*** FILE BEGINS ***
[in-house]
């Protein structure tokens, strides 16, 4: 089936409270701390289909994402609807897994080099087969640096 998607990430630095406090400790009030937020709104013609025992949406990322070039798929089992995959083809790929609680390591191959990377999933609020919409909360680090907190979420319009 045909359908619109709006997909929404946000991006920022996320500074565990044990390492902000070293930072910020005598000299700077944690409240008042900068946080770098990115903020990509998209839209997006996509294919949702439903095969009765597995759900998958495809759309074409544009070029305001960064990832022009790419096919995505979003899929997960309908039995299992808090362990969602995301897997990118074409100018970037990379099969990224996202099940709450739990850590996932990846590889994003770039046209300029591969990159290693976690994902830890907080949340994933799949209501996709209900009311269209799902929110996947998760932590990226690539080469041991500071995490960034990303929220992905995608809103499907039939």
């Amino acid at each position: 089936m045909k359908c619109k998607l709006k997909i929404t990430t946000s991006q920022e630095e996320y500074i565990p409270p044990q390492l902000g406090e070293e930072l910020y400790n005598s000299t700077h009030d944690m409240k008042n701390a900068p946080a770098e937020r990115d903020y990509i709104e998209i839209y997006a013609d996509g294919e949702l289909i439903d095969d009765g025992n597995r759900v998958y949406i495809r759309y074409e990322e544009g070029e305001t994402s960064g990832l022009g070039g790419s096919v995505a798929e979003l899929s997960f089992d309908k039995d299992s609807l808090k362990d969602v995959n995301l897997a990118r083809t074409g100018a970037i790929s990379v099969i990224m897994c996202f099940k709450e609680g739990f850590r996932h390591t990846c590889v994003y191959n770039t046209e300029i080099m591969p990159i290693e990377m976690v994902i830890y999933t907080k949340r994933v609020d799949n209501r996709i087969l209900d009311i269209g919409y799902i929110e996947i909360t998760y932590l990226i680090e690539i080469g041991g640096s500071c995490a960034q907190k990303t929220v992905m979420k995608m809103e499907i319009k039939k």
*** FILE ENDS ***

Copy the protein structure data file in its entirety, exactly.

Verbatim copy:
[in-house]
């Protein structure tokens, strides 16, 4: 089936409270701390289909994402609807897994080099087969640096 998607990430630095406090400790009030937020709104013609025992949406990322070039798929089992995959083809790929609680390591191959990377999933609020919409909360680090907190979420319009 045909359908619109709006997909929404946000991006920022996320500074565990044990390492902000070293930072910020005598000299700077944690409240008042900068946080770098990115903020990509998209839209997006996509294919949702439903095969009765597995759900998958495809759309074409544009070029305001960064990832022009790419096919995505979003899929997960309908039995299992808090362990969602995301897997990118074409100018970037990379099969990224996202099940709450739990850590996932990846590889994003770039046209300029591969990159290693976690994902830890907080949340994933799949209501996709209900009311269209799902929110996947998760932590990226690539080469041991500071995490960034990303929220992905995608809103499907039939």
């Amino acid at each position: 089936m045909k359908c619109k998607l709006k997909i929404t990430t946000s991006q920022e630095e996320y500074i565990p409270p044990q390492l902000g406090e070293e930072l910020y400790n005598s000299t700077h009030d944690m409240k008042n701390a900068p946080a770098e937020r990115d903020y990509i709104e998209i839209y997006a013609d996509g294919e949702l289909i439903d095969d009765g025992n597995r759900v998958y949406i495809r759309y074409e990322e544009g070029e305001t994402s960064g990832l022009g070039g790419s096919v995505a798929e979003l899929s997960f089992d309908k039995d299992s609807l808090k362990d969602v995959n995301l897997a990118r083809t074409g100018a970037i790929s990379v099969i990224m897994c996202f099940k709450e609680g739990f850590r996932h390591t990846c590889v994003y191959n770039t046209e300029i080099m591969p990159i290693e990377m976690v994902i830890y999933t907080k949340r994933v609020d799949n209501r996709i087969l209900d009311i269209g919409y799902i929110e996947i909360t998760y932590l990226i680090e690539i080469g041991g640096s500071c995490a960034q907190k990303t929220v992905m979420k995608m809103e499907i319009k039939k």